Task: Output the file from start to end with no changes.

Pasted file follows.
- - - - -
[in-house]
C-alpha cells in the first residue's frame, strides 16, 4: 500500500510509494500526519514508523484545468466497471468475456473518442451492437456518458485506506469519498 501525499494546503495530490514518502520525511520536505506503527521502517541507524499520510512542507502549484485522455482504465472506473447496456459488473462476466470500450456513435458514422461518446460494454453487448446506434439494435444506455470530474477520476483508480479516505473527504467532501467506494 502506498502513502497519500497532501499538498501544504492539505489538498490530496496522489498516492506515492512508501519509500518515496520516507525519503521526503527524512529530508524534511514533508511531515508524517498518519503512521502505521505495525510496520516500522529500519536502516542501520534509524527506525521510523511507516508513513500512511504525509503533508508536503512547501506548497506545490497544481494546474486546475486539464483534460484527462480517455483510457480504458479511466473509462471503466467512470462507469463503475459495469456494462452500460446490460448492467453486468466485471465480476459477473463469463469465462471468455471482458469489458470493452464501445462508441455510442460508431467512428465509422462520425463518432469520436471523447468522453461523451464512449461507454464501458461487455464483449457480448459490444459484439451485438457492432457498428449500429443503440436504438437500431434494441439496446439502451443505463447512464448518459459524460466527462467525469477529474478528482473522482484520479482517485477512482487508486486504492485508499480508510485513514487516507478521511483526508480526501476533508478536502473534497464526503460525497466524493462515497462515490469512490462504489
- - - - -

[in-house]
C-alpha cells in the first residue's frame, strides 16, 4: 500500500510509494500526519514508523484545468466497471468475456473518442451492437456518458485506506469519498 501525499494546503495530490514518502520525511520536505506503527521502517541507524499520510512542507502549484485522455482504465472506473447496456459488473462476466470500450456513435458514422461518446460494454453487448446506434439494435444506455470530474477520476483508480479516505473527504467532501467506494 502506498502513502497519500497532501499538498501544504492539505489538498490530496496522489498516492506515492512508501519509500518515496520516507525519503521526503527524512529530508524534511514533508511531515508524517498518519503512521502505521505495525510496520516500522529500519536502516542501520534509524527506525521510523511507516508513513500512511504525509503533508508536503512547501506548497506545490497544481494546474486546475486539464483534460484527462480517455483510457480504458479511466473509462471503466467512470462507469463503475459495469456494462452500460446490460448492467453486468466485471465480476459477473463469463469465462471468455471482458469489458470493452464501445462508441455510442460508431467512428465509422462520425463518432469520436471523447468522453461523451464512449461507454464501458461487455464483449457480448459490444459484439451485438457492432457498428449500429443503440436504438437500431434494441439496446439502451443505463447512464448518459459524460466527462467525469477529474478528482473522482484520479482517485477512482487508486486504492485508499480508510485513514487516507478521511483526508480526501476533508478536502473534497464526503460525497466524493462515497462515490469512490462504489